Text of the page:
ESS Training Officer Grace Robertson writes about how we aim to ensure that the support we offer is relevant and accessible to all.
At Evaluation Support Scotland we are privileged to work in a vibrant and dynamic sector with colleagues who deliver an enormous range of different activities and interventions, and who support our communities to improve lives and address needs. Just as diverse as the organisations themselves are the people who make up the third sector, and we want to ensure that the support we offer is relevant and accessible to all. In this blog I’ll reflect on the thinking we have done in the past year on how we can make our services work better for everyone in the third sector; their skills, assets and abilities, and how they learn best.
Generally our feedback about how we support people to learn from workshops and at events is positive, however we have had some feedback in the past year that we could do more to ensure that everyone who attends is included and receives information in a way that is accessible to them. In response to this we have reviewed our accessibility policies and procedures to try to make them work better in the future.
We have drawn on the experience of others in the sector and good practice guidance available, as well as our own internal learning. We know that we could always improve and welcome advice or reflections from the sector. We also acknowledge there are simple changes we can make which benefit everyone; for example, being aware of noise pollution and talking through slides with written information and not expecting people to read through it themselves.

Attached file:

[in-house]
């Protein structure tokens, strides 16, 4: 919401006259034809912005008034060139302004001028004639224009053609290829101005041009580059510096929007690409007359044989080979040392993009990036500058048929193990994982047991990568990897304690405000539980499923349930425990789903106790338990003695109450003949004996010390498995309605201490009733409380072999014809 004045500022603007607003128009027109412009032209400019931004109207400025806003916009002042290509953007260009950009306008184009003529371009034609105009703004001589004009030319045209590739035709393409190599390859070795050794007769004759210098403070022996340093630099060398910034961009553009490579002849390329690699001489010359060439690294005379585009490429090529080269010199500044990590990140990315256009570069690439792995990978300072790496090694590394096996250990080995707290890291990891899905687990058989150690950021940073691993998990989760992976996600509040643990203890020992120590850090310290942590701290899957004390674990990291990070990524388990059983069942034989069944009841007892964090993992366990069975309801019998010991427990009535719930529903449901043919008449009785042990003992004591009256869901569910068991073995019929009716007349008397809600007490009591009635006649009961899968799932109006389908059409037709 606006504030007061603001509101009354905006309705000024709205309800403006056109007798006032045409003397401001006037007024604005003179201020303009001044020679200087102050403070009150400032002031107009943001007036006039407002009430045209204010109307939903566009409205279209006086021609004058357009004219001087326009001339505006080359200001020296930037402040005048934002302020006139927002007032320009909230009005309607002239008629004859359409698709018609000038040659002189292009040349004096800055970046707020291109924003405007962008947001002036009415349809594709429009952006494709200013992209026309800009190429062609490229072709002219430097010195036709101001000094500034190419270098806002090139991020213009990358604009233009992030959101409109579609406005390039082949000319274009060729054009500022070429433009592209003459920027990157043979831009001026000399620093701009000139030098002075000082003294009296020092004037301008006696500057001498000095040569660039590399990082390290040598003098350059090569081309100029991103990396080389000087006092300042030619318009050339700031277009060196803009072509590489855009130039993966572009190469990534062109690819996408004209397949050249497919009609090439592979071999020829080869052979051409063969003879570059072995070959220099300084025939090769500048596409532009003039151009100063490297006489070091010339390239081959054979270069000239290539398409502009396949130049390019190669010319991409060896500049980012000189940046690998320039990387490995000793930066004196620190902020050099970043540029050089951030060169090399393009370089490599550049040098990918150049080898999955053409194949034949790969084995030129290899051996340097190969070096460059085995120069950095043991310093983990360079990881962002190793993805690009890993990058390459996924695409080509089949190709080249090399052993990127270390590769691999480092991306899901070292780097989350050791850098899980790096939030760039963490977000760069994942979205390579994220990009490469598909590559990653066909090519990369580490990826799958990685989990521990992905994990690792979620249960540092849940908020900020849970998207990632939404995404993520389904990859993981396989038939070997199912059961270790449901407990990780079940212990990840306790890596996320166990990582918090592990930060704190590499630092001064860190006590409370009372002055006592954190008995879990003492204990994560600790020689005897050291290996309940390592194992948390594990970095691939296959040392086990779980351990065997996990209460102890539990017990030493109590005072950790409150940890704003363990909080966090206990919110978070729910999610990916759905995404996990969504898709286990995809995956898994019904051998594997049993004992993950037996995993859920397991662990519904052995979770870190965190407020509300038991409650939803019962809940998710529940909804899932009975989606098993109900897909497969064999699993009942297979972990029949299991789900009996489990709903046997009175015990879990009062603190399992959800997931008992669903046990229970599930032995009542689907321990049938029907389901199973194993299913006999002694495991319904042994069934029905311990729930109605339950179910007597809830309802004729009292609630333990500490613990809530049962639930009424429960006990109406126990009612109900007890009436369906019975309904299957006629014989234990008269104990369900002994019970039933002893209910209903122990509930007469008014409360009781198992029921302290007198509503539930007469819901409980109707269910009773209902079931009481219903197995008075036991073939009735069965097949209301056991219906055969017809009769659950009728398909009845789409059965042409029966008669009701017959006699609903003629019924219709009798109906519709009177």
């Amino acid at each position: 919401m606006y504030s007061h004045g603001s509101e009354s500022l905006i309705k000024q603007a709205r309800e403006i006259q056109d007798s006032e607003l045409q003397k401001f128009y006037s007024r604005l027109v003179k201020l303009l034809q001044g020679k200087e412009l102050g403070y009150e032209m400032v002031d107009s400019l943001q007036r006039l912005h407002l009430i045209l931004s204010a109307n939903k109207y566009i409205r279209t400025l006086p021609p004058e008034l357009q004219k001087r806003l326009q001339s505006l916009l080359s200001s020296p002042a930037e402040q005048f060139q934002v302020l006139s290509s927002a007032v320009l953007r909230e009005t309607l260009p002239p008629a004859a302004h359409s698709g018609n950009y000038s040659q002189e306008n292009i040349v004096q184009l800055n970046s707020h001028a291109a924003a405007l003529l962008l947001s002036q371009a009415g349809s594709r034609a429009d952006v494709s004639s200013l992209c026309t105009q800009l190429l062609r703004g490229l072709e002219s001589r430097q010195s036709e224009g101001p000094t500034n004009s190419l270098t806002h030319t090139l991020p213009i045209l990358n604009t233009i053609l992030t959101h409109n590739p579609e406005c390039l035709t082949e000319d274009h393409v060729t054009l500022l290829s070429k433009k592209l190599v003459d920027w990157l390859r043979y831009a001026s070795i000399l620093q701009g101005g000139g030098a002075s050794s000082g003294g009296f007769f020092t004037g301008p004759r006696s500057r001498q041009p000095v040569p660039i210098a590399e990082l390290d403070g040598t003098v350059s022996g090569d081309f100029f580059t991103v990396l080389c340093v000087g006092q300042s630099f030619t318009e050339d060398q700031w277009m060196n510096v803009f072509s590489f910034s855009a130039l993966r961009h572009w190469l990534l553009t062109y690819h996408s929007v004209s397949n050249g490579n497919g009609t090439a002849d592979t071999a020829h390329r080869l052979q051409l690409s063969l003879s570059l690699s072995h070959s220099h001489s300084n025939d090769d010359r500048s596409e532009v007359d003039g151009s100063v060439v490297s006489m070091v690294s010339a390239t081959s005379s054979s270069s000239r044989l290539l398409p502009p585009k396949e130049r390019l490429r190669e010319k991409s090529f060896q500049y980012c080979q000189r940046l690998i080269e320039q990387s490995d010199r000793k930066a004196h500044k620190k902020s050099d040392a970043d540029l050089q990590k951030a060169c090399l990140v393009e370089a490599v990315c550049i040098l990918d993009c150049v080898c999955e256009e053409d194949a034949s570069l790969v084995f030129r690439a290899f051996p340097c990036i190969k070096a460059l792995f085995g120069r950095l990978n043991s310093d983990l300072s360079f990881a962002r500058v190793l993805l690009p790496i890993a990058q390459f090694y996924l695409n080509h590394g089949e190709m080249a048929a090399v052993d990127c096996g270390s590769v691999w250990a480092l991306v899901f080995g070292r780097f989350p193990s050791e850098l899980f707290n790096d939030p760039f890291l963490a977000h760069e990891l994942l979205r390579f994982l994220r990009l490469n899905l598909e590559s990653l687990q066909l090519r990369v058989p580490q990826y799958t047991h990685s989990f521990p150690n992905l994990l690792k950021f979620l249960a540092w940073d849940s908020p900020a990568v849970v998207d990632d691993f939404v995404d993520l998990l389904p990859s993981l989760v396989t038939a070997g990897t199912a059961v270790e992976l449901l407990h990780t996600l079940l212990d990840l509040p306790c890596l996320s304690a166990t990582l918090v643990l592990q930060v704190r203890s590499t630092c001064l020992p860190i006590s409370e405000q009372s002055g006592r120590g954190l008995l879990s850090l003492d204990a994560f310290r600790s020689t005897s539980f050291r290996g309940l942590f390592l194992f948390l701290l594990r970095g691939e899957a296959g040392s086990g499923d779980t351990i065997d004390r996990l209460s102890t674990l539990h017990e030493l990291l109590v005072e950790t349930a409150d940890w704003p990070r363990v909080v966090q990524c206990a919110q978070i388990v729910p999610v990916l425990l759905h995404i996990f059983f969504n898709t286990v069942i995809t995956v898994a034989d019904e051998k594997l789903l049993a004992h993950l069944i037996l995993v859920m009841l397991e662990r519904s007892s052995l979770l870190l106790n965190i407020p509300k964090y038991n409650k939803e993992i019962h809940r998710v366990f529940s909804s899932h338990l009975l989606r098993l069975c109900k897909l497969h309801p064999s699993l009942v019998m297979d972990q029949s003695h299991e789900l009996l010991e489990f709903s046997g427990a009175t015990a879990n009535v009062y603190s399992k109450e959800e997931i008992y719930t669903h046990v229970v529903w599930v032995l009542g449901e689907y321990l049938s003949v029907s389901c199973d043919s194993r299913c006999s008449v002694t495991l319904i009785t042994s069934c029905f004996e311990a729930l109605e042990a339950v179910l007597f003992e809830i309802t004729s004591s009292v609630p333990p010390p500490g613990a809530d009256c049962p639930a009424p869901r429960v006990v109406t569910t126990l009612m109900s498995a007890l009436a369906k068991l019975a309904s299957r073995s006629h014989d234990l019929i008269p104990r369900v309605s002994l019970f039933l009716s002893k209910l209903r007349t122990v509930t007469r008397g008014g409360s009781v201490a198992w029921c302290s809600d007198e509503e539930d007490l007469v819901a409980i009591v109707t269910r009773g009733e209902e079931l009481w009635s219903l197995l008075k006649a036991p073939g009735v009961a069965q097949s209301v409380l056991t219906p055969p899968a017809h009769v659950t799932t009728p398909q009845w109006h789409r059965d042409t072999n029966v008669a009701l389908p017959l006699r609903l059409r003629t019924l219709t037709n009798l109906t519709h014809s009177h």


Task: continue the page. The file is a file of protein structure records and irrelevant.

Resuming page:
We have made some changes to the ways we ask about people’s access needs when they book on to our workshops and events, and now when people let us know they have an access need we proactively contact them so we can better understand exactly what participants’ needs are and help them to anticipate what might happen in a tailored support or workshop. When booking venues, we think about dignified access, not just technical access. We have added information to our website about what people can expect when they come along to our Let’s Evaluate workshops, and we are more conscious of making this clear when organising 1:1 work with organisations.
We have more ongoing work to review our equality and diversity policy and equality impact assessment which we are doing with support from our Board. We have reflected that we have different options for meeting evaluation support needs and whilst some people’s access needs might be better suited to different options, participant access needs should never be a barrier to receiving evaluation support.
For more information on what to expect at our workshops, click here.